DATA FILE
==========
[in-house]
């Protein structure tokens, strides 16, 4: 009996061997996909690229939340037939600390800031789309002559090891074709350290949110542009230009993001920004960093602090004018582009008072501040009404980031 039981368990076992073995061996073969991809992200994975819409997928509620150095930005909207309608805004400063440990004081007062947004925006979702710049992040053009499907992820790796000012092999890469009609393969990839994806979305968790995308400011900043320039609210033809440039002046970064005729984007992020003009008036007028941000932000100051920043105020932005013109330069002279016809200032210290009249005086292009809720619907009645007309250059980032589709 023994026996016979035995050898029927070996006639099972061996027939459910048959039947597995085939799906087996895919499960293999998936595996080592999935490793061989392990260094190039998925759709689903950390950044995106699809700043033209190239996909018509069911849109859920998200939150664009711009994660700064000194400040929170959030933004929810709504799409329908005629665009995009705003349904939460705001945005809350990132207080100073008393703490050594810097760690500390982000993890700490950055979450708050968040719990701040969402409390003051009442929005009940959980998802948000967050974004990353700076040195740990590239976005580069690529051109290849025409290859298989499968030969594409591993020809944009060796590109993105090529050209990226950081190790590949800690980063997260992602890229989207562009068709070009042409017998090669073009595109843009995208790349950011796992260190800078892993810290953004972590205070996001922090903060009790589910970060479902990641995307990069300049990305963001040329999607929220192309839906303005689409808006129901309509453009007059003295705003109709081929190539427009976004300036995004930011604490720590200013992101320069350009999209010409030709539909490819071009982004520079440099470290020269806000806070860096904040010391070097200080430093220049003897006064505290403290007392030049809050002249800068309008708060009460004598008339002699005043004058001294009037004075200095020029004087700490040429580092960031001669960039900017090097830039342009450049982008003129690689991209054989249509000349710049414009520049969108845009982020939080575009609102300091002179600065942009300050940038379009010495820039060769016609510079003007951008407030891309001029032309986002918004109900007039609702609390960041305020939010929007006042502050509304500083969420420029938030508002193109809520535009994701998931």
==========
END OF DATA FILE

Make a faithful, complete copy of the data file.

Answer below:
[in-house]
């Protein structure tokens, strides 16, 4: 009996061997996909690229939340037939600390800031789309002559090891074709350290949110542009230009993001920004960093602090004018582009008072501040009404980031 039981368990076992073995061996073969991809992200994975819409997928509620150095930005909207309608805004400063440990004081007062947004925006979702710049992040053009499907992820790796000012092999890469009609393969990839994806979305968790995308400011900043320039609210033809440039002046970064005729984007992020003009008036007028941000932000100051920043105020932005013109330069002279016809200032210290009249005086292009809720619907009645007309250059980032589709 023994026996016979035995050898029927070996006639099972061996027939459910048959039947597995085939799906087996895919499960293999998936595996080592999935490793061989392990260094190039998925759709689903950390950044995106699809700043033209190239996909018509069911849109859920998200939150664009711009994660700064000194400040929170959030933004929810709504799409329908005629665009995009705003349904939460705001945005809350990132207080100073008393703490050594810097760690500390982000993890700490950055979450708050968040719990701040969402409390003051009442929005009940959980998802948000967050974004990353700076040195740990590239976005580069690529051109290849025409290859298989499968030969594409591993020809944009060796590109993105090529050209990226950081190790590949800690980063997260992602890229989207562009068709070009042409017998090669073009595109843009995208790349950011796992260190800078892993810290953004972590205070996001922090903060009790589910970060479902990641995307990069300049990305963001040329999607929220192309839906303005689409808006129901309509453009007059003295705003109709081929190539427009976004300036995004930011604490720590200013992101320069350009999209010409030709539909490819071009982004520079440099470290020269806000806070860096904040010391070097200080430093220049003897006064505290403290007392030049809050002249800068309008708060009460004598008339002699005043004058001294009037004075200095020029004087700490040429580092960031001669960039900017090097830039342009450049982008003129690689991209054989249509000349710049414009520049969108845009982020939080575009609102300091002179600065942009300050940038379009010495820039060769016609510079003007951008407030891309001029032309986002918004109900007039609702609390960041305020939010929007006042502050509304500083969420420029938030508002193109809520535009994701998931």